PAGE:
As Carroll points out, there are other forms that deal with monsters and other scary stuff – fairy tales, fables, classical odyssey adventures – but there's a fundamental difference. In those other forms, monsters are a "normal" part of the world; in horror, monsters are a violation, a corruption of the natural order. Or to put it a different way, in those other forms, monsters are an ordinary part of an extraordinary world; in horror, monsters are an extraordinary part of our ordinary world. Like Dexter. And Tony Soprano.

In terms of content, horror stories can be split into two main categories: those that locate Evil "out there," in the woods, in others; and those that locate Evil inside us. Interestingly, Night of the Living Dead is both at the same time.

Some say Romero invented the Splatter Film, a genre that focuses on blood and gore. Romero's special effects guy, Tom Savini, tells the story of Romero first calling him about making Dawn of the Dead, and asking Savini to think of as many ways as possible to kill people.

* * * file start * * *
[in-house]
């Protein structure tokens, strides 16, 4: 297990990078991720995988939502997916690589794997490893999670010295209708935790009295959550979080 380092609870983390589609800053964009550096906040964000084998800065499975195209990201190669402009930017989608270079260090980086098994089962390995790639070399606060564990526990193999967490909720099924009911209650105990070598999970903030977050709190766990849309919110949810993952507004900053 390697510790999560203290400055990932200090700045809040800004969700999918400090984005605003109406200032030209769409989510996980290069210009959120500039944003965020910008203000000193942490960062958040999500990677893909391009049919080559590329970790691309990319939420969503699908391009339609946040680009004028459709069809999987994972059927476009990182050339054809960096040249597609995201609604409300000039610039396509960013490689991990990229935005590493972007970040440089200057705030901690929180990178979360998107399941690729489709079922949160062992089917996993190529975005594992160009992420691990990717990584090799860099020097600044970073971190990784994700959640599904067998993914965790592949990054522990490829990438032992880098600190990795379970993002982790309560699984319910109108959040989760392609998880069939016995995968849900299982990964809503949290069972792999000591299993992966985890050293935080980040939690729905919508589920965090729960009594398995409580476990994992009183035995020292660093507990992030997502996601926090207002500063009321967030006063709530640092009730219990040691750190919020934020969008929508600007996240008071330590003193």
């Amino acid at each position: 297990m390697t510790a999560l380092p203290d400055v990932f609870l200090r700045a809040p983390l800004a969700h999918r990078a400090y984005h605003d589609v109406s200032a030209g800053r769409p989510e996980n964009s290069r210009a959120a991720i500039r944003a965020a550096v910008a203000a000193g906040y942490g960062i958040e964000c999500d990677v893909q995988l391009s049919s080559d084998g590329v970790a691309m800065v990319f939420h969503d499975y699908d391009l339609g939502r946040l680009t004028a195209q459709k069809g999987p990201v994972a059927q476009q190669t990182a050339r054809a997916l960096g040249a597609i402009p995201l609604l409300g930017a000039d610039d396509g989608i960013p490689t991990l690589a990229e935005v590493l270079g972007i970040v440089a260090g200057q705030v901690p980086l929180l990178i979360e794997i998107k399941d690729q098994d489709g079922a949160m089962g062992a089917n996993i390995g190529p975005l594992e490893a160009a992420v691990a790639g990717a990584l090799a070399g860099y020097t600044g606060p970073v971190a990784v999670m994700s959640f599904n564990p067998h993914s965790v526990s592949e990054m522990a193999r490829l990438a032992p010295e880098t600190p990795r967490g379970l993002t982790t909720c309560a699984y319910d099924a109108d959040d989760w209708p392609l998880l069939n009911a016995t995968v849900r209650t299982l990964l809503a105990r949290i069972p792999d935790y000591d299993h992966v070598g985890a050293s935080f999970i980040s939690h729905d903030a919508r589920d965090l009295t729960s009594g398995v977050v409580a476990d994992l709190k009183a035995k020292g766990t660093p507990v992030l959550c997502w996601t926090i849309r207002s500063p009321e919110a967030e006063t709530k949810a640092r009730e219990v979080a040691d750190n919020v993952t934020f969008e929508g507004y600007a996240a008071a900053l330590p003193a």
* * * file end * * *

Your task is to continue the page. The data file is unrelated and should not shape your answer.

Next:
But in contrast to Romero's later films, Night of the Living Dead spends very little screen time with the zombies and it shows us very little gore. Despite the gallons of fake blood and animal entrails in his other movies, Romero's stories aren't really about blood and gore; they're about surviving till morning.

Just as Romero combined the ideas of the Evil outside and the Evil inside, he was also first to combine the splatter film with the traditional horror genre, and his work led directly to other classics like Halloween and An American Werewolf in London. The splatter film's zombie cousin, "torture porn" (no heart, no soul, no metaphor) removes the traditional horror, and reduces itself to just a pageant of blood and gore. Think The Texas Chainsaw Massacre in 1974, I Spit on Your Grave in 1978, and Ichi the Killer in 2001.

Almost all splatter films (and their subgenre, the slasher film), including Night of the Living Dead, follow the same narrative arc. The action is elimination, just like The Three Little Pigs and Agatha Christie's Ten Little Indians (later re-titled And Then There Were None). The process of elimination isn't unique to horror – just look at Spelling Bee or Hands on a Hardbody – but it's a staple of the horror genre, and it's the foundation of most zombie movies.